Embryo-lethal and teratogenic effects caused by the cisplatin-procaine complex csi-diaminechloro-[2-(diethylamino) ethyl 4-amino-benzoate, N 4-chloride-platinum(II) monohydrochloride monohydrate (DPR) were examined in CD-1 mice after a single administration of 7, 14, 21 or 28 mg/kg, injected on day 6, 9, 13 or 16 of pregnancy. At day 18 of pregnancy fetuses were removed and carefully examined for external, visceral and skeletal malformations under a dissecting microscope. A significant reduction of maternal weight gain was observed in pregnant mice after the administration of 21 (day 13) or 28 mg/kg (days 9 and 13) DPR. The exposure to DPR during the organogenesis and early histogenesis periods of prenatal development (administration on day 9 or 13) induced a significant reduction of the mean percentage of live fetuses and a significant increase of the mean percentage of dead and resorbed fetuses. A dose-dependent reduction of fetal body weight was observed in surviving specimens exposed to DPR on embryonic day 9, 13 or 16. The analysis of surviving fetuses killed on day 18 of gestation showed that a few, but statistically significant, external malformations and visceral anomalies were observed after administration of 21 or 28 mg/kg DPR on embryonic day 13. External malformations consisted of three hepato-omphalocele and six palatoschisis (one random palatoschisis was also observed at 21 mg/kg DPR given on day 9), while visceral anomalies included only renal pelvis dilatation. Skeletal anomalies affected fetuses independently of the day of treatment and were more frequent at the highest doses of DPR. They consisted of a delay in skull ossifications, vertebral and sternal anomalies, and formation of extra ribs. A low and non-significant incidence of skeletal malformations (assymetric sternum) was noticed in fetuses. Our data demonstrated that DPR can cause embryo toxic effects if administered during the period of organogenesis and early histogenesis. Beside embryolethality, DPR induced growth retardation and malformations in surviving fetuses.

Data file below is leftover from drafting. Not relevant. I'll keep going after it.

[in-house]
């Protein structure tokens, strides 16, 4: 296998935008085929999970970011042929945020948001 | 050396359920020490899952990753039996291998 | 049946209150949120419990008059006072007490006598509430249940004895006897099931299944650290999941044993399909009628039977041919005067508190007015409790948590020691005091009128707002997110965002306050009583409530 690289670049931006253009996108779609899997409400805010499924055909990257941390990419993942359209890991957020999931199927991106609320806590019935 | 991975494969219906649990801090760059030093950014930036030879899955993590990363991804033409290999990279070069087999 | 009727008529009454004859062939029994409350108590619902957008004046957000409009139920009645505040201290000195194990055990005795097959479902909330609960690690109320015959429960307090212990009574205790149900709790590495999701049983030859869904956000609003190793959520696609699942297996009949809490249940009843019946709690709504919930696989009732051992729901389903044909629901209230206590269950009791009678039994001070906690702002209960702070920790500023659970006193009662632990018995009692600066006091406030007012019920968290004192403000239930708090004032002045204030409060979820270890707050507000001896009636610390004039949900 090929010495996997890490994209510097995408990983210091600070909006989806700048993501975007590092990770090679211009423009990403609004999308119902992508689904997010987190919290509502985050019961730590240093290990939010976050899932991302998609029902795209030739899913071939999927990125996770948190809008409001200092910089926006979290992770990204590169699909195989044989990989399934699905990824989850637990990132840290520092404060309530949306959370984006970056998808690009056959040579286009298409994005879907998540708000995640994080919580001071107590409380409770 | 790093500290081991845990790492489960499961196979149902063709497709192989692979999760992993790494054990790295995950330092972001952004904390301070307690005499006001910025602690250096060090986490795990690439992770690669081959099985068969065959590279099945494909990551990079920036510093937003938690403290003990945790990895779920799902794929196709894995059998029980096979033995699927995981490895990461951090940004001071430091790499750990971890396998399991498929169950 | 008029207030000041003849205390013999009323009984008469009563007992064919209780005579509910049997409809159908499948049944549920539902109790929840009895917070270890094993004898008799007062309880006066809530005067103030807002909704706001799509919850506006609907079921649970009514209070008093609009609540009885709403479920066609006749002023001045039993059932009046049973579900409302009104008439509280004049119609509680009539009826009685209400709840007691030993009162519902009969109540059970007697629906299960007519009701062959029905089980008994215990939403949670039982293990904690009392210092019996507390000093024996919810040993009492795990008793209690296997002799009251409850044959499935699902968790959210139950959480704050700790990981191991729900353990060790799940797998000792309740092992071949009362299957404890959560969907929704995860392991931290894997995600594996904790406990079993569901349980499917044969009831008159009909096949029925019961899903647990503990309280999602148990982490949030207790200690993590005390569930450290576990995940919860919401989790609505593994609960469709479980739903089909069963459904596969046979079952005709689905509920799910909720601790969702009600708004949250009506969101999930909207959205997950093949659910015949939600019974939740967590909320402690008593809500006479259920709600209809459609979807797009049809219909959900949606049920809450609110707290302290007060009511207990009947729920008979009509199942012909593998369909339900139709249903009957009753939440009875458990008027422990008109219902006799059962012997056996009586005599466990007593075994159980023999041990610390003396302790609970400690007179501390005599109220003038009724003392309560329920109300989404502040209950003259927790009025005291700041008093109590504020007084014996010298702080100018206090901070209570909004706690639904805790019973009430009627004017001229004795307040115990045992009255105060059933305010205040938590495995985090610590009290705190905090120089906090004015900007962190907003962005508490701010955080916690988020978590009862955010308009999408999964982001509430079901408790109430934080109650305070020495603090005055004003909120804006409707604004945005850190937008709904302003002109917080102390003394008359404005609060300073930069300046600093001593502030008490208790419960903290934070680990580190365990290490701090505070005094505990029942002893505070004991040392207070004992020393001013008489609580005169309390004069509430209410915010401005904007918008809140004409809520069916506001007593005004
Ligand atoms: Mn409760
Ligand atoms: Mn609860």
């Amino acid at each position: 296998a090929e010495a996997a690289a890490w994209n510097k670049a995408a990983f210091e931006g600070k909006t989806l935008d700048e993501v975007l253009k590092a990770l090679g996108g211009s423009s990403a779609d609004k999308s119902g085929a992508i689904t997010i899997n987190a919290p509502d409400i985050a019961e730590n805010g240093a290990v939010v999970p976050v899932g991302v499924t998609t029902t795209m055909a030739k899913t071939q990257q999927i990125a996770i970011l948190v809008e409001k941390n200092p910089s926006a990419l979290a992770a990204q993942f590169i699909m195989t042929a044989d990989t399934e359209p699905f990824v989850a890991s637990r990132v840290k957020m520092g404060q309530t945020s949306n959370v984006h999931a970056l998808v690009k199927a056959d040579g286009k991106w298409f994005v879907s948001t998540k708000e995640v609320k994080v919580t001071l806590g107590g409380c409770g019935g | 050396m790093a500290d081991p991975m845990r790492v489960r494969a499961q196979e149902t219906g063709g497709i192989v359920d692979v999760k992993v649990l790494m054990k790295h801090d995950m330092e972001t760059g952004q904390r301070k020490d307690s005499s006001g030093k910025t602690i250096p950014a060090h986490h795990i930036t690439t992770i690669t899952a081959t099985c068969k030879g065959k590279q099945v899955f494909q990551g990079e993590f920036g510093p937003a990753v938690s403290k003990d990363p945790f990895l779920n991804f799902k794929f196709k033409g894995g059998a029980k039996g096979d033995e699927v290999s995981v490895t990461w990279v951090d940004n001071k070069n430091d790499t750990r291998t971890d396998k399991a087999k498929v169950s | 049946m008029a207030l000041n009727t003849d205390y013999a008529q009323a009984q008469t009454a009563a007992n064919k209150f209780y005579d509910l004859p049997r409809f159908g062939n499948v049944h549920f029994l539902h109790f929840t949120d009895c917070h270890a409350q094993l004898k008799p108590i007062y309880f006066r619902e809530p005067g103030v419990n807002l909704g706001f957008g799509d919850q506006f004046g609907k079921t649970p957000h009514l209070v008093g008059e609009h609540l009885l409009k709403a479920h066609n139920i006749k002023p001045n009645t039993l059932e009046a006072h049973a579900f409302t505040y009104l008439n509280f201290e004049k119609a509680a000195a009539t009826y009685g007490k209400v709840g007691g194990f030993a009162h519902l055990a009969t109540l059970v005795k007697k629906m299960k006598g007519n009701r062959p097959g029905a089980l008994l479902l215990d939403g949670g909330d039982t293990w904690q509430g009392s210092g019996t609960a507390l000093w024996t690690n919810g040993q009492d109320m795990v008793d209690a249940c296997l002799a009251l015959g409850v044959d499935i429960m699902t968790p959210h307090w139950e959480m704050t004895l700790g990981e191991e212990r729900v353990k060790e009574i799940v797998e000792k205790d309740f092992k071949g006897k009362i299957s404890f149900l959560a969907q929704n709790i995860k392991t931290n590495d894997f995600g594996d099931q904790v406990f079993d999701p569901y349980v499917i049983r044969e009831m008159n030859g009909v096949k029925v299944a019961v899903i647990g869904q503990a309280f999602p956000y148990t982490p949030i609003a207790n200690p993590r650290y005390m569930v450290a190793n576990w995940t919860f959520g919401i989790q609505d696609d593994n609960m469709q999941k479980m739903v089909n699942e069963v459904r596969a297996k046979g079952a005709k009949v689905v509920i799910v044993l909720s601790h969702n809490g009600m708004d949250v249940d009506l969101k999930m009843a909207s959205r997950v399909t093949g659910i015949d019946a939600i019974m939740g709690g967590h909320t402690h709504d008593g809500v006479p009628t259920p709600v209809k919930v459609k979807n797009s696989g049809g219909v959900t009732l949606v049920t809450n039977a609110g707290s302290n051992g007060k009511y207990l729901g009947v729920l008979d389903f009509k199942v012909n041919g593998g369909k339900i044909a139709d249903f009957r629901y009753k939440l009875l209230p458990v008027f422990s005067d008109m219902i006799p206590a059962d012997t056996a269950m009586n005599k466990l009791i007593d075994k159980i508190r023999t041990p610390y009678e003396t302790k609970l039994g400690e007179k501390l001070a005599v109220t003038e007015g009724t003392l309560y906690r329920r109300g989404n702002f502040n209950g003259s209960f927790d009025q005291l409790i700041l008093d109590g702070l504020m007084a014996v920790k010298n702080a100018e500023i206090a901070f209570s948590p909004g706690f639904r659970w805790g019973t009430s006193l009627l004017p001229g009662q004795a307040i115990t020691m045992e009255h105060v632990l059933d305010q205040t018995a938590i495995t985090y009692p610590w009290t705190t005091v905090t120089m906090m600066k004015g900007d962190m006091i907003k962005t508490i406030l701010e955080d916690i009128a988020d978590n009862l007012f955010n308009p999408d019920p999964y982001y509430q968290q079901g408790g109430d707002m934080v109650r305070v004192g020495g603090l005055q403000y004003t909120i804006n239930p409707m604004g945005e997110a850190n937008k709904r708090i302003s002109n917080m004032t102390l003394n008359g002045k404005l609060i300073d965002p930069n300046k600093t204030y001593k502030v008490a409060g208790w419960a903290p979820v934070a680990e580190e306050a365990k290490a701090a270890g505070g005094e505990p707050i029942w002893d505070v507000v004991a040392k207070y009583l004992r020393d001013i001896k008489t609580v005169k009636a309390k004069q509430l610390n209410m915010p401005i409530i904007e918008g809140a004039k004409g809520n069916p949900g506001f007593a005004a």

ASJC Scopus subject areas
- Health, Toxicology and Mutagenesis